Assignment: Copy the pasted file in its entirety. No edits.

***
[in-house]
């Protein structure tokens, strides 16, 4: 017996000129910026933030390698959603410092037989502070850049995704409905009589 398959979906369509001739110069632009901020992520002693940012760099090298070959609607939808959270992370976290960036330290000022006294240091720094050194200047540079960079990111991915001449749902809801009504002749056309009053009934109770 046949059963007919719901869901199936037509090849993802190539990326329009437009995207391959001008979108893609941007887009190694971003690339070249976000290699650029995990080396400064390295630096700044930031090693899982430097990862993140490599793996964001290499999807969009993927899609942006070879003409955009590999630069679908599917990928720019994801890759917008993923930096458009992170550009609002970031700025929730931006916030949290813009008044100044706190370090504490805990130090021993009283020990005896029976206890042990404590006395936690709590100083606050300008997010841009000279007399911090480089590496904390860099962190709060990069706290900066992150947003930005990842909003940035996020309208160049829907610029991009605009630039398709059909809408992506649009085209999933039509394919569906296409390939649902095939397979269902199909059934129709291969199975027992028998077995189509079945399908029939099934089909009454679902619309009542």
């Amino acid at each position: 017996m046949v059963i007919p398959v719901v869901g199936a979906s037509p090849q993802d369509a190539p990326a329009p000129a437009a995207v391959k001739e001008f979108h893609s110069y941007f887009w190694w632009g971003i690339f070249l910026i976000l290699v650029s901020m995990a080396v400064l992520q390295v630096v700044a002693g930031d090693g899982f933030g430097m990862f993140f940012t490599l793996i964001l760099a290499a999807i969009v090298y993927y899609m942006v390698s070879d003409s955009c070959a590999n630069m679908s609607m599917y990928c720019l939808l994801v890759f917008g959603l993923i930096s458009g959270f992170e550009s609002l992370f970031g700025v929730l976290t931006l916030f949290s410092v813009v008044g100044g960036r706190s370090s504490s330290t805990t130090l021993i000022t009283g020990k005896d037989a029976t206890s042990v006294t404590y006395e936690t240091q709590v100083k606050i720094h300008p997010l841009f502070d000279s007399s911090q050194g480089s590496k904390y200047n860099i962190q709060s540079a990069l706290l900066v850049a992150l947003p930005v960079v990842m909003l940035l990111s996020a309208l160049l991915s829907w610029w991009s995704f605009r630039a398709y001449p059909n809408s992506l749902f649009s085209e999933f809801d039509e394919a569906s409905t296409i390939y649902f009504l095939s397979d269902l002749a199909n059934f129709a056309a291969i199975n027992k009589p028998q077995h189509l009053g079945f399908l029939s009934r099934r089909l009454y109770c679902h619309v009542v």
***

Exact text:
[in-house]
């Protein structure tokens, strides 16, 4: 017996000129910026933030390698959603410092037989502070850049995704409905009589 398959979906369509001739110069632009901020992520002693940012760099090298070959609607939808959270992370976290960036330290000022006294240091720094050194200047540079960079990111991915001449749902809801009504002749056309009053009934109770 046949059963007919719901869901199936037509090849993802190539990326329009437009995207391959001008979108893609941007887009190694971003690339070249976000290699650029995990080396400064390295630096700044930031090693899982430097990862993140490599793996964001290499999807969009993927899609942006070879003409955009590999630069679908599917990928720019994801890759917008993923930096458009992170550009609002970031700025929730931006916030949290813009008044100044706190370090504490805990130090021993009283020990005896029976206890042990404590006395936690709590100083606050300008997010841009000279007399911090480089590496904390860099962190709060990069706290900066992150947003930005990842909003940035996020309208160049829907610029991009605009630039398709059909809408992506649009085209999933039509394919569906296409390939649902095939397979269902199909059934129709291969199975027992028998077995189509079945399908029939099934089909009454679902619309009542």
């Amino acid at each position: 017996m046949v059963i007919p398959v719901v869901g199936a979906s037509p090849q993802d369509a190539p990326a329009p000129a437009a995207v391959k001739e001008f979108h893609s110069y941007f887009w190694w632009g971003i690339f070249l910026i976000l290699v650029s901020m995990a080396v400064l992520q390295v630096v700044a002693g930031d090693g899982f933030g430097m990862f993140f940012t490599l793996i964001l760099a290499a999807i969009v090298y993927y899609m942006v390698s070879d003409s955009c070959a590999n630069m679908s609607m599917y990928c720019l939808l994801v890759f917008g959603l993923i930096s458009g959270f992170e550009s609002l992370f970031g700025v929730l976290t931006l916030f949290s410092v813009v008044g100044g960036r706190s370090s504490s330290t805990t130090l021993i000022t009283g020990k005896d037989a029976t206890s042990v006294t404590y006395e936690t240091q709590v100083k606050i720094h300008p997010l841009f502070d000279s007399s911090q050194g480089s590496k904390y200047n860099i962190q709060s540079a990069l706290l900066v850049a992150l947003p930005v960079v990842m909003l940035l990111s996020a309208l160049l991915s829907w610029w991009s995704f605009r630039a398709y001449p059909n809408s992506l749902f649009s085209e999933f809801d039509e394919a569906s409905t296409i390939y649902f009504l095939s397979d269902l002749a199909n059934f129709a056309a291969i199975n027992k009589p028998q077995h189509l009053g079945f399908l029939s009934r099934r089909l009454y109770c679902h619309v009542v």